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  • Author: Matthew Schwartz, Naz Yalbir
  • Publication Date: 03-2019
  • Content Type: Working Paper
  • Institution: Fourth Freedom Forum
  • Abstract: Over the past decade, security actors in Kenya and the international community have increasingly viewed young people in Kenya's Muslim communities as vectors for radicalization to violent extremism. A number of large scale economic development assistance programs in the country, even as they promote the intense free market entrepreneurialism that continues to leave the vast majority of Kenyans behind, are also increasingly taking on preventing violent extremism objectives. Against the backdrop of heightened international and domestic concerns over the vulnerability of Kenyan youth to violent extremism, this policy brief focuses on the hardships and priorities of youth in Kenya through the voices of young people themselves. Drawing on a series of focus group discussions conducted by the Kenya Community Support Centre in September 2018, the paper explores the daily challenges confronting young people in Mombasa County as they struggle to make ends meet in the face of joblessness, wage theft, nepotism, and political corruption. While the serious threat posed by al-Shabaab cannot be ignored, the paper argues that the overriding drive to prevent violent extremism among Kenyan youth, especially in Muslim and Somali communities, is not only disproportionate but also counterproductive, threatening to overshadow the overwhelming need for economic justice, governance accountability, and reform.
  • Topic: Human Rights, Violent Extremism, Counter-terrorism, Youth, Rule of Law
  • Political Geography: Kenya, Africa, Somalia
  • Author: Christina Nemr, Sara Savage
  • Publication Date: 02-2019
  • Content Type: Policy Brief
  • Institution: Fourth Freedom Forum
  • Abstract: Structural factors that can fuel support for violent extremism, like corrupt governance and inequality, are often intertwined with individual-level vulnerability factors, such as a search for identity or a need for quick answers to issues of injustice. Under these circumstances, individuals can be drawn to black-and-white answers that seem to offer simplicity, clarity, and certainty. Unfortunately, a hallmark of violent extremist ideologies is this binary thinking, stripped of complexity and with an identifiable in-group/out-group dynamic that offers a sense of community and belonging to help people make sense of the world. As policymakers and practitioners work to address the larger structural factors fueling violent extremism, psychological interventions may help address the binary construct of thinking that can make violent extremist ideologies sound appealing at the individual level. This policy brief explore the concept of integrative complexity - an empirical, peer-reviewed, and cross-culturally validated measure of the complexity of thinking - and the ways it can be applied in contexts of violent extremism and other instances of intergroup conflict.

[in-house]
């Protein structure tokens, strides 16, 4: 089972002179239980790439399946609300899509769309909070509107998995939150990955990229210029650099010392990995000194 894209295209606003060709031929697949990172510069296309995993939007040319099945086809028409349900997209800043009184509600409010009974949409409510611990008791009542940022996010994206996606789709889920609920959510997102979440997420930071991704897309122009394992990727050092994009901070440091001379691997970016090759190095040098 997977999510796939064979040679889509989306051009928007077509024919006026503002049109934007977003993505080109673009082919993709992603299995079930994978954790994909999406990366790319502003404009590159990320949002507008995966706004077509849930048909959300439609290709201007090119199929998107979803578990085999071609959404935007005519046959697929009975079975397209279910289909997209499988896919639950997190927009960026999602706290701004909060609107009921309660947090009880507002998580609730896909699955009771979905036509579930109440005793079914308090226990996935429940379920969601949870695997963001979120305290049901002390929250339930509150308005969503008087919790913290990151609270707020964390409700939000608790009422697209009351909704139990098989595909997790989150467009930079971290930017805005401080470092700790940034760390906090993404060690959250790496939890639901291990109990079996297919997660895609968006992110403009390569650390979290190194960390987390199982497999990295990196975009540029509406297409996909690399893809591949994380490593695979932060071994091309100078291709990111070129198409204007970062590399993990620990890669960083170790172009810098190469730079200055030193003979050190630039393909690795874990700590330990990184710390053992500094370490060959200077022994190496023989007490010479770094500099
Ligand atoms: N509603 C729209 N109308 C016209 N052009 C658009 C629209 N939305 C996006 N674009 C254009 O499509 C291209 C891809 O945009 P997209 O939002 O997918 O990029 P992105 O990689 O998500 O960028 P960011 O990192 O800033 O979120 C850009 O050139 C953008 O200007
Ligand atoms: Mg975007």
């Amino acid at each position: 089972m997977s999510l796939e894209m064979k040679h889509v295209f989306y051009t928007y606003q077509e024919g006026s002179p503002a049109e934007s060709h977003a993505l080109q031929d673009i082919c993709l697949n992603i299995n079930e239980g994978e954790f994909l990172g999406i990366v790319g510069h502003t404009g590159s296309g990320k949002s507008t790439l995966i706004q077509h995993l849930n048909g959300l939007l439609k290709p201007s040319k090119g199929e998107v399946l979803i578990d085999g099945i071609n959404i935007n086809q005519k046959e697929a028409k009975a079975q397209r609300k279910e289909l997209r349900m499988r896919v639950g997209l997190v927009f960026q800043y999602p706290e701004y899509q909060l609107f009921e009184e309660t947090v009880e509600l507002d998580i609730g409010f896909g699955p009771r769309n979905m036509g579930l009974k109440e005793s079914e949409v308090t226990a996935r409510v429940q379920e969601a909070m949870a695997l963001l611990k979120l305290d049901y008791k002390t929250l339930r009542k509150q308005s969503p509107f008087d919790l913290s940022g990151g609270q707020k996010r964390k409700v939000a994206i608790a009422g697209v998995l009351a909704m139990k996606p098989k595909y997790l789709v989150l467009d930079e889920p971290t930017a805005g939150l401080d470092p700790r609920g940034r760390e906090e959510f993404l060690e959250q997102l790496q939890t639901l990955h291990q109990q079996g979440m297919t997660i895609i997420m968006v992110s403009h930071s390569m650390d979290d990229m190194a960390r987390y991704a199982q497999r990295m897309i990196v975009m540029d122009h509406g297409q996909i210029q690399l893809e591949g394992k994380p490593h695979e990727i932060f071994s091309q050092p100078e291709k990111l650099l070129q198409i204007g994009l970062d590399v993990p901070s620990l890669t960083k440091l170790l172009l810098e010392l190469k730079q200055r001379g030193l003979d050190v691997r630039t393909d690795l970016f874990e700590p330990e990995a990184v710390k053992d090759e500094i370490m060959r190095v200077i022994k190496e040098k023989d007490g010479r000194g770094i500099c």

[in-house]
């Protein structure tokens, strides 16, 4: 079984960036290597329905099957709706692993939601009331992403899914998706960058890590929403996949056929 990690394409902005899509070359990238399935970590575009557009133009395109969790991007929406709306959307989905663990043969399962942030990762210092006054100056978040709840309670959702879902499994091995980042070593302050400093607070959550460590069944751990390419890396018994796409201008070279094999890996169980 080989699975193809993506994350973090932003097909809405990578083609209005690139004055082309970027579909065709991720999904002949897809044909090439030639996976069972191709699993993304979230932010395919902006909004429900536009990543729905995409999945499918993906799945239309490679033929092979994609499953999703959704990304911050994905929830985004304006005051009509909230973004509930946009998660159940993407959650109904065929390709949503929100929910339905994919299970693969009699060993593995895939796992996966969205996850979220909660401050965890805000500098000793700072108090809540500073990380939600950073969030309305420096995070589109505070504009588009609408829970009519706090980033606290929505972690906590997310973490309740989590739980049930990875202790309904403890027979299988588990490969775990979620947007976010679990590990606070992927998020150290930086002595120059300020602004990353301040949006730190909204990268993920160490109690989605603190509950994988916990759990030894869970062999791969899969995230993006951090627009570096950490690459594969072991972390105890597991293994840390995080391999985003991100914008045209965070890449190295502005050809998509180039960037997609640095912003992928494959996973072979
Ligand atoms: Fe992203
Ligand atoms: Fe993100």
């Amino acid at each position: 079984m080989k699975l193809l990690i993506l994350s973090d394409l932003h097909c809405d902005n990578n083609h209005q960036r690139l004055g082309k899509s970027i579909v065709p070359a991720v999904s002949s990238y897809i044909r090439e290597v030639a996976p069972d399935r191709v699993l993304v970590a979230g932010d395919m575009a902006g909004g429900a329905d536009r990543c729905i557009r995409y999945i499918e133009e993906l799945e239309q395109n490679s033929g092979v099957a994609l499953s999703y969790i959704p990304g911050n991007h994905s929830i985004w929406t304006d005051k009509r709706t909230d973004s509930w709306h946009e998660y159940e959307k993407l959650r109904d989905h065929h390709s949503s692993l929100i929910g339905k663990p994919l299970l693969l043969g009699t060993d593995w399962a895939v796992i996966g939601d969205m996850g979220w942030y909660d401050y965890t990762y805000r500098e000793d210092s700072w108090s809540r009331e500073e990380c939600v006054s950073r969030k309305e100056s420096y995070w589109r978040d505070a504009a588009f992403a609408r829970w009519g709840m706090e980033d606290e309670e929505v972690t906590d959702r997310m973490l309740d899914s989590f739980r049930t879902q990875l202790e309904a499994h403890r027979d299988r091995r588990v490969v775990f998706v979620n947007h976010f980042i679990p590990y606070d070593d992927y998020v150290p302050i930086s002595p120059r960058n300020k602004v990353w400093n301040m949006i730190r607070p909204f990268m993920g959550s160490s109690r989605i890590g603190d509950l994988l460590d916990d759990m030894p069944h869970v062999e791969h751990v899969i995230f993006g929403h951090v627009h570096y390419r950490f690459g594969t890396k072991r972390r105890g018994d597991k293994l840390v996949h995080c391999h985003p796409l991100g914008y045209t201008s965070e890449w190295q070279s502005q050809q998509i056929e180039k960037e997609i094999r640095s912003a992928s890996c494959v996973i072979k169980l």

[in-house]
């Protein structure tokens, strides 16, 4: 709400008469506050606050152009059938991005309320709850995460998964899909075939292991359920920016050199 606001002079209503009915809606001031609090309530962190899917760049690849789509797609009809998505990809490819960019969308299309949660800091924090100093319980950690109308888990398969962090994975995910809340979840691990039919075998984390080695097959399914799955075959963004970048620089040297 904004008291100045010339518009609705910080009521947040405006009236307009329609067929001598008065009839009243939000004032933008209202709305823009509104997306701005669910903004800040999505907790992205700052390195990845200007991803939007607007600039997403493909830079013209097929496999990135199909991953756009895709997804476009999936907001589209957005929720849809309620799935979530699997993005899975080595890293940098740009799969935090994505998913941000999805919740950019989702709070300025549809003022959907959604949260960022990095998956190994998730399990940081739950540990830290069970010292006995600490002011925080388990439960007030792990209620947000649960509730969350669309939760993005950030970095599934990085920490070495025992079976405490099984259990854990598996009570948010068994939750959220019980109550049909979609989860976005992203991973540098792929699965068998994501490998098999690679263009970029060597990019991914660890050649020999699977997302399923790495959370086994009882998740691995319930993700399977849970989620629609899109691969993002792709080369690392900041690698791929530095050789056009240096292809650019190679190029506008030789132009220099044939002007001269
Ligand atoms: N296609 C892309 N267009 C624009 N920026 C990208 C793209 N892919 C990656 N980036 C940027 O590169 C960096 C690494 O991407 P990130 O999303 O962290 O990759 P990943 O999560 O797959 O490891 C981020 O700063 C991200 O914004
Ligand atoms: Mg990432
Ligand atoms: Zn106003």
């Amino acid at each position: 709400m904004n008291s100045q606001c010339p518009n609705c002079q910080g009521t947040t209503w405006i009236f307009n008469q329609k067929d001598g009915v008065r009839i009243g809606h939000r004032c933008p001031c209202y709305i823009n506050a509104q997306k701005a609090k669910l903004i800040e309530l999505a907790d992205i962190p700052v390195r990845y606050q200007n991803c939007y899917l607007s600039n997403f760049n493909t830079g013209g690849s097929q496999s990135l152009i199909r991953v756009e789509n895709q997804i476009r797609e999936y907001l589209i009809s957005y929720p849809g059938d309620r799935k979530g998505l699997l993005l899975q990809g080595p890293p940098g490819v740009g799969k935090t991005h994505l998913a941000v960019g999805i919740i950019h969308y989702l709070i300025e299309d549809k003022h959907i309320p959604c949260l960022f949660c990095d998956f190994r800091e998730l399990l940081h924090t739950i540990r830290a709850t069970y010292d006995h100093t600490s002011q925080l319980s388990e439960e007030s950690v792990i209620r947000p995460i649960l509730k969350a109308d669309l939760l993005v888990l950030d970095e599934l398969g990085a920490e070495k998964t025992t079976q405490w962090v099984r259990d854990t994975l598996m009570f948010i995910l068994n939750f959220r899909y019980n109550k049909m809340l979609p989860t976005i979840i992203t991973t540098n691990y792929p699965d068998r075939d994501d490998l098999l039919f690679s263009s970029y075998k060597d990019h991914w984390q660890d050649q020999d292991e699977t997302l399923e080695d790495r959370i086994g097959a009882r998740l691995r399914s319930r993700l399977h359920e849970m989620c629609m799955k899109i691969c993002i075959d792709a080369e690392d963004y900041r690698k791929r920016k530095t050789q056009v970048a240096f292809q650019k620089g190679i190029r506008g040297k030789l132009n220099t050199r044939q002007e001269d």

• Topic: Violent Extremism, Counter-terrorism, Inequality, Psychology, Social Justice, Trauma
  • Political Geography: Pakistan, Kenya, Africa, Europe, Middle East, Asia, Sweden, Scotland, Bosnia and Herzegovina
  • Author: Matthew Schwartz
  • Publication Date: 09-2018
  • Content Type: Policy Brief
  • Institution: Fourth Freedom Forum
  • Abstract: This policy brief explores the oft-under examined question of state-perpetrated violence and its treatment within the global preventing and countering violence extremism (PCVE) agenda. While there has been a gradual recognition that human rights, good governance and human security are critical factors in violence prevention, PCVE policy and programming continues to focus on addressing only violence associated with specific radical ideas and is overwhelming centered on individuals and communities of particular identity groups. This agenda often obscures and disregards substantial levels of violence perpetrated by states and other actors. Against the backdrop of growing body of work highlighting the biases, inconsistencies and assumptions of mainstream radicalization theory over the past decade, a paradigm shift is long overdue. To that end, this policy brief highlights the intersections of political violence, violent extremism, and human insecurity through a series of thematic vignettes on corruption, human rights abuses, and war-making. illustrating ways in which state conduct plays a central role in manifesting or escalating political violence from which violent extremism and terrorism emerge. Recognizing the scale and magnitude of state-perpetrated violence and its role in manifesting further violence is essential for charting a new course toward a more holistic response to violent extremism that adequately accounts for and responds to a wider spectrum of political violence, including the violence perpetrated by states.
  • Topic: Corruption, Human Rights, Violent Extremism, Counter-terrorism, Rule of Law, Criminal Justice, State Violence, Impunity
  • Political Geography: Pakistan, Afghanistan, Africa, Iraq, Middle East, Asia, Libya, Yemen, United Nations, Syria, Global Focus, United States of America